The question of what a new House-Senate budget conference can deliver by its Dec. 13 deadline — in time for Congress to act by Jan. 15 on funding to keep the government open — remained the subject of deep skepticism, well earned by past failures at reaching so-called grand bargains for deficit reduction and spending investments in the past three years.
With the scope of the talks narrowed for now, on the table are ideas left over from past, failed bargaining: possible reductions in other programs — like farm subsidies, federal pensions, the Postal Service and unemployment insurance — and relatively minimal tax loophole closings, possibly as little as $55 billion.
Wednesday, October 23, 2013
France's government is embroiled in a row over the repatriation of a Kosovo Roma schoolgirl, who was removed from her school bus.
The 15-year-old, Leonarda Dibrani, was expelled along with her parents and five siblings after they lost their battle for asylum in France.
When the order was enacted, she was on a school field trip and was removed in view of the other children.
Leonarda told French radio she was being denied education in Kosovo.
She said she wanted to return to France to finish school.
The government is conducting an inquiry into how the case was handled.
Prime Minister Jean-Marc Ayrault told parliament that if a mistake had been made, the family could return to France to have its situation reassessed in respect of French "laws, practices and values".
His Interior Minister, Manuel Valls, defended the expulsion. Last month he declared Roma people incompatible with the French way of life.
Mr Valls is voted France's favourite politician in opinion polls but he has been strongly criticised by human rights campaigners and figures within his own party for his strident comments.
Critics accuse President Francois Hollande's administration of following the hard line on the Roma taken by his conservative predecessor as president, Nicolas Sarkozy.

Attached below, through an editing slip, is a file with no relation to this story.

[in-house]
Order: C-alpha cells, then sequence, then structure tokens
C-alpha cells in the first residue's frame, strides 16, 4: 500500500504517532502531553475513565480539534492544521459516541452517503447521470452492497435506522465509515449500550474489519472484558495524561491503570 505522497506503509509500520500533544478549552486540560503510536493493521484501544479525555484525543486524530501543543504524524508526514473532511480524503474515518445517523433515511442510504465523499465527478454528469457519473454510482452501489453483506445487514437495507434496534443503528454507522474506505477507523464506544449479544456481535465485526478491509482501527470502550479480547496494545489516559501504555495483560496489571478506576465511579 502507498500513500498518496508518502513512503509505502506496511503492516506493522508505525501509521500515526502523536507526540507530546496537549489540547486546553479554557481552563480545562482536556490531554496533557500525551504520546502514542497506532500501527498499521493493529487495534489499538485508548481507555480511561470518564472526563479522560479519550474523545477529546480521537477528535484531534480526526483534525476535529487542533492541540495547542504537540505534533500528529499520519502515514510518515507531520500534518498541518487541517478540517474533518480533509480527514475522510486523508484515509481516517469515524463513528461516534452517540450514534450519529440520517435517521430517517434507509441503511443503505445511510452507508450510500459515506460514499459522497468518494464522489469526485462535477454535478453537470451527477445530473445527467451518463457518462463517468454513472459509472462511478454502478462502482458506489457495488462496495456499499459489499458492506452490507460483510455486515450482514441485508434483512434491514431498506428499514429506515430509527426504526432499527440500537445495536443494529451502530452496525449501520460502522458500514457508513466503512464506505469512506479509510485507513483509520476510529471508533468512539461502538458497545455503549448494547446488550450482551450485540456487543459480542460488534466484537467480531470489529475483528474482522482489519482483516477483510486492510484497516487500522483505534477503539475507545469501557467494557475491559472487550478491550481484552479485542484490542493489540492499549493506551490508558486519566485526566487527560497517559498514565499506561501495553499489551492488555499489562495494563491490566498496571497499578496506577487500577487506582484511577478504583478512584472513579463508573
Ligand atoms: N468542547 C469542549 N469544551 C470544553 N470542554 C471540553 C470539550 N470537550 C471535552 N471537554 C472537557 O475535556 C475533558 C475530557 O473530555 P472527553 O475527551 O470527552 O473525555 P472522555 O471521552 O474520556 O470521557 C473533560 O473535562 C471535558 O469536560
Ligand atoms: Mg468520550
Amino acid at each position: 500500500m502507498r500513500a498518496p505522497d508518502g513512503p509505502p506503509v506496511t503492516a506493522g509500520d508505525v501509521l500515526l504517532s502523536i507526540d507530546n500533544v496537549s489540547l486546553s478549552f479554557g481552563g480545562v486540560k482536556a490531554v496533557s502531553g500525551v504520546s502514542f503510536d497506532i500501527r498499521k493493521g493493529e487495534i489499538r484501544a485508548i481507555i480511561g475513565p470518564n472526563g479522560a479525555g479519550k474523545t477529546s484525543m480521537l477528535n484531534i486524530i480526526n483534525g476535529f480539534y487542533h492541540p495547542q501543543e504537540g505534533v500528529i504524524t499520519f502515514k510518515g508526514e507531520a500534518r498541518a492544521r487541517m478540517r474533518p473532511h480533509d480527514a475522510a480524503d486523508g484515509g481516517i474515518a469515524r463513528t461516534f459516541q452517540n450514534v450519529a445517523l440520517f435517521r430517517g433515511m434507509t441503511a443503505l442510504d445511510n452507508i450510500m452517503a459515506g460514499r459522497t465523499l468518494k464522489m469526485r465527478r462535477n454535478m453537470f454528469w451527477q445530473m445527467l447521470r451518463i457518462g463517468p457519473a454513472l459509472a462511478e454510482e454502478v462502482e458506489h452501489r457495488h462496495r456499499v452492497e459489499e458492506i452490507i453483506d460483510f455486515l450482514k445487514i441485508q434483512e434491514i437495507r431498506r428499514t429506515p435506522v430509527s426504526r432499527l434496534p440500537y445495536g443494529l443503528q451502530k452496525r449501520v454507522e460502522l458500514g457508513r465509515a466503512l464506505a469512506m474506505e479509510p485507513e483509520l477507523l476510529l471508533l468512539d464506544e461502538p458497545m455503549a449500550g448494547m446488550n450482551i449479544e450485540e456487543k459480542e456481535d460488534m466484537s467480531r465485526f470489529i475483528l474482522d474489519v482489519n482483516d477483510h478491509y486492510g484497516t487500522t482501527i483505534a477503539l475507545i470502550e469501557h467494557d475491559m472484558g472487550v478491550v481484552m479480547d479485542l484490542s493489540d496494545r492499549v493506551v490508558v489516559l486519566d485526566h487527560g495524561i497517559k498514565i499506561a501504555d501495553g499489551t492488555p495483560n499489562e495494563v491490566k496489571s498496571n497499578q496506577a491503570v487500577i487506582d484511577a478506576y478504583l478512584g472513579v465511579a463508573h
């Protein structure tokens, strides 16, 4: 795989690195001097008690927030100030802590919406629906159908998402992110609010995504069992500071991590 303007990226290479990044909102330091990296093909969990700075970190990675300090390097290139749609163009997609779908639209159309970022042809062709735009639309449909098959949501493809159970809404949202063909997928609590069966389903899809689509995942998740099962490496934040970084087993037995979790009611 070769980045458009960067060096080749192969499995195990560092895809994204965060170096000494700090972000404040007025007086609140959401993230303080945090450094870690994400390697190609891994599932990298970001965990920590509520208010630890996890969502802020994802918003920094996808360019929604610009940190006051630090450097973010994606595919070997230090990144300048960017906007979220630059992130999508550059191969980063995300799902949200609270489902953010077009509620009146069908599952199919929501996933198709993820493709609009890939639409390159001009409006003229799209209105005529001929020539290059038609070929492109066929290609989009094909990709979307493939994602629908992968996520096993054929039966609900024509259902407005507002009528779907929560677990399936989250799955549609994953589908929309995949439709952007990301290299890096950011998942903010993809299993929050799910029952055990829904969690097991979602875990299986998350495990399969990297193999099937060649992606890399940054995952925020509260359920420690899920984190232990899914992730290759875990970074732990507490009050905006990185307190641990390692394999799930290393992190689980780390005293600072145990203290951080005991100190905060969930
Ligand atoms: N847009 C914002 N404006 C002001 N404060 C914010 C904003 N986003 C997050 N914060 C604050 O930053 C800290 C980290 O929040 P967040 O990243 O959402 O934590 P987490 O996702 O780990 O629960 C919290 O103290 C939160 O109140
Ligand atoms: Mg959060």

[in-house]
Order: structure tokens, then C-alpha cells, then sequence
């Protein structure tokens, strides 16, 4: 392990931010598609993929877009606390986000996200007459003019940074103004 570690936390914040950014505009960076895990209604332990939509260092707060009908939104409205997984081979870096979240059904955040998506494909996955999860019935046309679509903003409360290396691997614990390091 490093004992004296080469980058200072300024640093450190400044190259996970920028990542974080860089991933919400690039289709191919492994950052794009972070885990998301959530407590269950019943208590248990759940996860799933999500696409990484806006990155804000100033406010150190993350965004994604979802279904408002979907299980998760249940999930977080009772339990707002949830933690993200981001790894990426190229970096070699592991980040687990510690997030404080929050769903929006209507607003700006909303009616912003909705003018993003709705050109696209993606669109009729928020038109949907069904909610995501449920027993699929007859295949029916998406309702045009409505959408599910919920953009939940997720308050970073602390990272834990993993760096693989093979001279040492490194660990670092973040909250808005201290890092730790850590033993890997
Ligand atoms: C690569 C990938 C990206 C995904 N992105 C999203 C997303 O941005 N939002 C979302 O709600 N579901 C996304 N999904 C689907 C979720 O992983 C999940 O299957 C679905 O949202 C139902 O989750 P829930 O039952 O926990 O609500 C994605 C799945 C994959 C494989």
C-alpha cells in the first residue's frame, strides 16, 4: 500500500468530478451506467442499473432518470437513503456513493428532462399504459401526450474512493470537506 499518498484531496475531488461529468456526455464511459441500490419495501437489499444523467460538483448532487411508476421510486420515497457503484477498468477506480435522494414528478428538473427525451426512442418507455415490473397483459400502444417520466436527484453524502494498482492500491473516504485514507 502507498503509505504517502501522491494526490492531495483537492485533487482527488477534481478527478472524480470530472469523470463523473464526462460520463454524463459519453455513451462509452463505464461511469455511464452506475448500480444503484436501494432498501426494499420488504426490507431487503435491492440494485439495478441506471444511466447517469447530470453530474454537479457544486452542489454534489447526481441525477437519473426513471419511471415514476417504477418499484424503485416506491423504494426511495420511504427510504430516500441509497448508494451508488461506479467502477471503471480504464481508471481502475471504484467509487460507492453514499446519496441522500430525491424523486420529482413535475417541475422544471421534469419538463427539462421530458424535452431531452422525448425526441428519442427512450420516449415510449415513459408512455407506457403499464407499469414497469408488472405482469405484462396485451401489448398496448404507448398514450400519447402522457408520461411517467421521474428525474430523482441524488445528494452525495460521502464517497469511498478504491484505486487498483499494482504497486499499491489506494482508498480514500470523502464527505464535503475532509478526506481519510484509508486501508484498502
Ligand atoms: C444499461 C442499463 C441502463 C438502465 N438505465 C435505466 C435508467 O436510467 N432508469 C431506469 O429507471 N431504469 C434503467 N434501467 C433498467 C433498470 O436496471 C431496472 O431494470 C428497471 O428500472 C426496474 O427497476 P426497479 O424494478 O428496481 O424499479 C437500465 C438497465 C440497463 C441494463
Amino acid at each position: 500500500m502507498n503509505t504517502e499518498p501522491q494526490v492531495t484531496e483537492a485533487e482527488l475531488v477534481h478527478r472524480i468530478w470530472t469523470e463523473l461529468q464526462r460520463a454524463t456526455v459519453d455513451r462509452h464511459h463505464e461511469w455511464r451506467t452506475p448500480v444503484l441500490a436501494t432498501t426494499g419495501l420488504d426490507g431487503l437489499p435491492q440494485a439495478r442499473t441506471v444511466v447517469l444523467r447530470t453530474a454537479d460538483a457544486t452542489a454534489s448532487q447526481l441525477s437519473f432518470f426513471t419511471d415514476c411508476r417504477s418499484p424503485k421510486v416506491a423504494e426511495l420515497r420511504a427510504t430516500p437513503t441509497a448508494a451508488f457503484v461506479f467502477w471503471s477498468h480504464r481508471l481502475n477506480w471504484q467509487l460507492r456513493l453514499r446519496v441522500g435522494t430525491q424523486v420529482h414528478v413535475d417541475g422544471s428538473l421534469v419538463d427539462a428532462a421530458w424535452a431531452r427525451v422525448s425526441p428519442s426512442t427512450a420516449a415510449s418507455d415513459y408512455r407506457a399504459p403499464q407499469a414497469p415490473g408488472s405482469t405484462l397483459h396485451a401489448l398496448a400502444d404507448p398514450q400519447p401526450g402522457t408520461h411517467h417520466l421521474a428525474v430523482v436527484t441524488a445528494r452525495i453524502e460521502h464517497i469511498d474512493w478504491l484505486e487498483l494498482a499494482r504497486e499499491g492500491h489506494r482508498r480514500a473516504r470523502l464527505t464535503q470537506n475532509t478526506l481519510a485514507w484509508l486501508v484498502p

The new row has deepened the rift within the ruling left on how to tackle the issue, the BBC's Christian Fraser reports from Paris.
Wednesday, October 16, 2013
I'm glad foreign media is picking up on this disgraceful story as the local media has been muzzled by its executives who are in bed with Gabriel Resources and the criminal Government run by Victor Ponta. Make no mistake The President is no stranger to this issue , nor are the former communists running the country. In fact now any Romanian should realize that the country is dismantled piece by piece by these criminals.
This project is a scandal and its handling by Romanian officials stinks to high heaven of corruption and bribery. There's even the prime minister, Victor Ponta who is exhibiting signs of multiple personality disorder, being both for and against the project as the wind blows. I guess the only advantage to the Romanian taxpayer is that they get two faces for the price of one.
Back to this issue, I would like to urge everybody who reads this article to spread awareness of the situation. Romanian corrupt officials and Gabriel Resources are banking on misinformation and apathy to put this project in motion, so the best way to help is to inform everybody you know of what is going on.
Besides the loss of natural beauty, one must keep in mind that pollution is very difficult to contain and that any industrial accident at this godforsaken mine will be affecting other countries and eco-systems and have far reaching consequences in Europe. After all, this project is expected to leave behind a 250,000 ton cyanide lake, on the site of the razed mountains, which incidentally will also be flooding 30 km of Roman archaelogical ruins.
Please, help us stop this outrage. Why don't they do a long term study of alternative mining, say using corn starch or something, like an alternative to 130,000 tons of cyanide in any case? These 4 mountains, and other areas in the Apuseni mountains not mentioned in the press are supposedly the largest gold and silver reserves ON THE PLANET, and not only. There is also supposedly a wealth of precious and native metals useful in defense and communication industries that the Romanian state reputedly has no right to according to the contract. These special metals are a lot more valuable than the gold. So ... why all the hurry to destroy these mountains in the worlds biggest pool of cyanide? This project needs to be thought out a lot more carefully, and should be controlled in it's entirety as a nationalised, Romanian state enterprise, not a greedy foreign corporation with no experience in mining. As it stands the whole project stinks, so it should be canned, if not for all the reasons mentioned above, then at the very least for the intention of creating the worlds largest standing pool of CYANIDE!